The movie opens with Erin Gilbert (played totally straight-laced by Kristen Wiig), a nuclear engineer, dreaming of tenure at the prestigious university where she teaches. Her dreams are shattered when a book she wrote with a friend when she was young comes back to haunt her (literally). Given the sack, she hunts down said friend, Abby Yates (Melissa McCarthy). Yates and her assistant Jillian Holtzman (played with wild-eyed enthusiasm by Kate McKinnon) are still researching the paranormal, but they are housed in an engineering building and have made gadgets and gizmos aplenty. The action begins pretty quickly, as soon the ladies begin getting calls of various hauntings. Patty Tolan (Leslie Jones), a subway worker, calls them about a haunting along her subway route and when the team investigates, they notice that someone is creating devices that lure evil spirits all throughout New York City.
I’m not going to give away much more of the plot, but it’s a doozy. I do want to emphasize that this is not a remake of the 1984 classic. I also want to point out that while it isn’t directed by Ivan Reitman, it was produced by him. And Dan Ackroyd. Remember him? I think you do. Add to that cameos by almost every surviving member of the original film, and I can honestly assume that this film, and these ladies, had the full backing of the original Ghostbusters team. I can’t figure out all of the hate. Is it because the women look like your slightly better than average woman and not Angelina Jolie or Zoe Saldana? Is it because smart women make you uncomfortable – and yes, these ladies are very smart. Wisely, the director (Paul Feig) doesn’t make them the source of all of the comedy (although McKinnon is a screen stealer). That honor goes to Chris Hemsworth as Kevin, the world’s worst receptionist. I had no idea Hemsworth had such a funny bone; I hope he flexes it more often. Does the idea of a male bimbo turn you off? Now you know what us women have endured for decades of filmmaking.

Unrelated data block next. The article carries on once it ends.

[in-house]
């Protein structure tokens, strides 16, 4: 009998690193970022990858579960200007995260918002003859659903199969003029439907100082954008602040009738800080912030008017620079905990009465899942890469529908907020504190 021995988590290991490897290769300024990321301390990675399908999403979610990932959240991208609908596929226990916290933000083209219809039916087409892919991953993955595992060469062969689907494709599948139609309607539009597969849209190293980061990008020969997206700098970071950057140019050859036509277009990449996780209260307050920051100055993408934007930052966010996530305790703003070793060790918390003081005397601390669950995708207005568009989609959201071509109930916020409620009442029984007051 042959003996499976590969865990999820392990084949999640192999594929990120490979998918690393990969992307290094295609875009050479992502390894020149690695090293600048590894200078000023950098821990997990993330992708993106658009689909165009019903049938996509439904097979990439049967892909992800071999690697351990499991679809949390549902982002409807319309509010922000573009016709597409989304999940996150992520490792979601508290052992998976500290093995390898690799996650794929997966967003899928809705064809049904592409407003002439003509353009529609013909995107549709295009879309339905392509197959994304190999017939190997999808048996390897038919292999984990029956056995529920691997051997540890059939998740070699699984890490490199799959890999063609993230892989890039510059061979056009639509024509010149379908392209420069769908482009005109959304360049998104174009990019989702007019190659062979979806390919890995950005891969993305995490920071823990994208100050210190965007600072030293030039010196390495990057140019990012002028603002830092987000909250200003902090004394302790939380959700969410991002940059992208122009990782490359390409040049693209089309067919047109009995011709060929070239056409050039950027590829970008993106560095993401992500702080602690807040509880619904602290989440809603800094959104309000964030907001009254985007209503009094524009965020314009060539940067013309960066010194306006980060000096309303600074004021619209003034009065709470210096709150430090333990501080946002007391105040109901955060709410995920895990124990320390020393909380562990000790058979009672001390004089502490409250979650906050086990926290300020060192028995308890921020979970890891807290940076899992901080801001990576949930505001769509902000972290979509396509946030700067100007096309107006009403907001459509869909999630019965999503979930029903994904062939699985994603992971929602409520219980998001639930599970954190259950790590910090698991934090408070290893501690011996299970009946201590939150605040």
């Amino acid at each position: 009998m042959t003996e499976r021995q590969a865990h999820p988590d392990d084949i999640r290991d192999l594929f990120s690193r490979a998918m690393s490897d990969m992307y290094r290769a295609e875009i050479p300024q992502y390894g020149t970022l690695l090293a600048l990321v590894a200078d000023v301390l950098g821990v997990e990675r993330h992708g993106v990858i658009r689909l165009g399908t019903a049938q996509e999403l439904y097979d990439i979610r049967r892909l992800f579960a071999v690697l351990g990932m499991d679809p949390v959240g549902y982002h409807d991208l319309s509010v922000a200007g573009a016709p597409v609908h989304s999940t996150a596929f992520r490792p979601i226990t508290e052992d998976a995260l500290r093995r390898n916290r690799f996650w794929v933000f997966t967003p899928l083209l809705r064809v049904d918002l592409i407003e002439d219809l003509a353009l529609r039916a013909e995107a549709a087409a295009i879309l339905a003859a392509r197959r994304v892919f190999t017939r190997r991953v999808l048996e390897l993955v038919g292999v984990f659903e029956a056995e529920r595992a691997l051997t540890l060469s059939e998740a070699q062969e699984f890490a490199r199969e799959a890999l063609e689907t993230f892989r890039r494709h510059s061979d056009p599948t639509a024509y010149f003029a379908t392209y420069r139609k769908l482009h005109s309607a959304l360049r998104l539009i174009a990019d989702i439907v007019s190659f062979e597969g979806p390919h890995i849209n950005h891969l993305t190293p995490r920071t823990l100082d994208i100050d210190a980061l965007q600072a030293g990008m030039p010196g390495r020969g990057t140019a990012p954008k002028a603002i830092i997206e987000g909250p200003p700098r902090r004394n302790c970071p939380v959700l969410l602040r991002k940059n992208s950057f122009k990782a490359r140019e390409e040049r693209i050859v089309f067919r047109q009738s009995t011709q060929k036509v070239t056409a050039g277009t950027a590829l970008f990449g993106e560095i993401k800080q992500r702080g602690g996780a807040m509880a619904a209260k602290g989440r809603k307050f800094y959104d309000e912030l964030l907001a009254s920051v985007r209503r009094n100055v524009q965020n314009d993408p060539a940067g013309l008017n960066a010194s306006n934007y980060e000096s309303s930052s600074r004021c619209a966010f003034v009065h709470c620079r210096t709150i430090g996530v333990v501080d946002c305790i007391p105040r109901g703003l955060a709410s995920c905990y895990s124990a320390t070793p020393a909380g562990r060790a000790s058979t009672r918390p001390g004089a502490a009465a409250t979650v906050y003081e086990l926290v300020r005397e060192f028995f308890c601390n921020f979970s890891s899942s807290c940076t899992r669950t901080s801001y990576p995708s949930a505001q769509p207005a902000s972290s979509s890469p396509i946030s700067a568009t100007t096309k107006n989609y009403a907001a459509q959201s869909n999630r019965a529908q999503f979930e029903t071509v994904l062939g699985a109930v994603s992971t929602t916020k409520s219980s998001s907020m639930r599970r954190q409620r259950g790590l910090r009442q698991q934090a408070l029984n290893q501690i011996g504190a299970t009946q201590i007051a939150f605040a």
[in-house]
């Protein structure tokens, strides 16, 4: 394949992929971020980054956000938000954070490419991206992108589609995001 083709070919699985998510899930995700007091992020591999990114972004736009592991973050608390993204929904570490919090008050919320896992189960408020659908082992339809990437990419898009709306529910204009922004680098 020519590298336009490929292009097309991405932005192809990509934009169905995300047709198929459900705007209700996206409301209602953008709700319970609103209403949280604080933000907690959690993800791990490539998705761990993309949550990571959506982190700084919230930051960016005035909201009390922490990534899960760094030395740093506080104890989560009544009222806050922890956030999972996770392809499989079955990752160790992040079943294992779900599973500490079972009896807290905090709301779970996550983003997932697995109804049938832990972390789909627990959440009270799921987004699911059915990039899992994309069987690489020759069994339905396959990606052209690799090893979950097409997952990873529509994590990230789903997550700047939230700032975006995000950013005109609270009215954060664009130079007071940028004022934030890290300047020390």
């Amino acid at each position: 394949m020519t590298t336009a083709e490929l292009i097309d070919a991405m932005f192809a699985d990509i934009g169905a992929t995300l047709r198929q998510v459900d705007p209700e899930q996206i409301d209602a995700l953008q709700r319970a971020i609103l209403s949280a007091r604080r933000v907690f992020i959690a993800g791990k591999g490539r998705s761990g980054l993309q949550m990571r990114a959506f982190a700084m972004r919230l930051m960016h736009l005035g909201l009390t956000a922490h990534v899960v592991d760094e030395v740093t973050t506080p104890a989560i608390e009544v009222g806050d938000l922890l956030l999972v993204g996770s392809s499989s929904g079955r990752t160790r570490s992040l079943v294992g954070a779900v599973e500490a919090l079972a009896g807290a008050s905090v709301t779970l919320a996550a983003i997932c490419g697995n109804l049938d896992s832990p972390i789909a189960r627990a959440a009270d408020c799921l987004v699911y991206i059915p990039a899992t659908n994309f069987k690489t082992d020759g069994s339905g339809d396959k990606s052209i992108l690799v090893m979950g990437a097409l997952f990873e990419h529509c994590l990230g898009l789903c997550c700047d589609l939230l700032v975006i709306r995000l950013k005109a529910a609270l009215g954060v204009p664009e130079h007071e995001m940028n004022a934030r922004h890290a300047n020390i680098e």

I saw this movie with my daughter, and we both felt a connection to those four women. Like we could actually be like them — smart, adventurous, don’t need a man to rescue us. Don’t have to look like a Victoria’s Secret runway model. This film actually respects women, and in these times, we really need that.
Finally, I’d be remiss not to mention the special effects, which are dazzling and spectacular. We all know how far computer graphics have come since 1984, and it was fun seeing some of our favorite ghosts come back in better than fine form (as an aside, how one of our old friends gets taken down is one of the winningest moments of the film). Other ghosts look quite real, menacing, and scary. It added to the image of gutsiness the women have to stare down such creatures.
So, sorry/not sorry to all you middle-aged pissy fanboys who feel your childhood just got slimed on. It’s time to grow up and deal with your issues regarding women. This is a wonderful movie, and an excellent reboot. Here’s hoping for a sequel.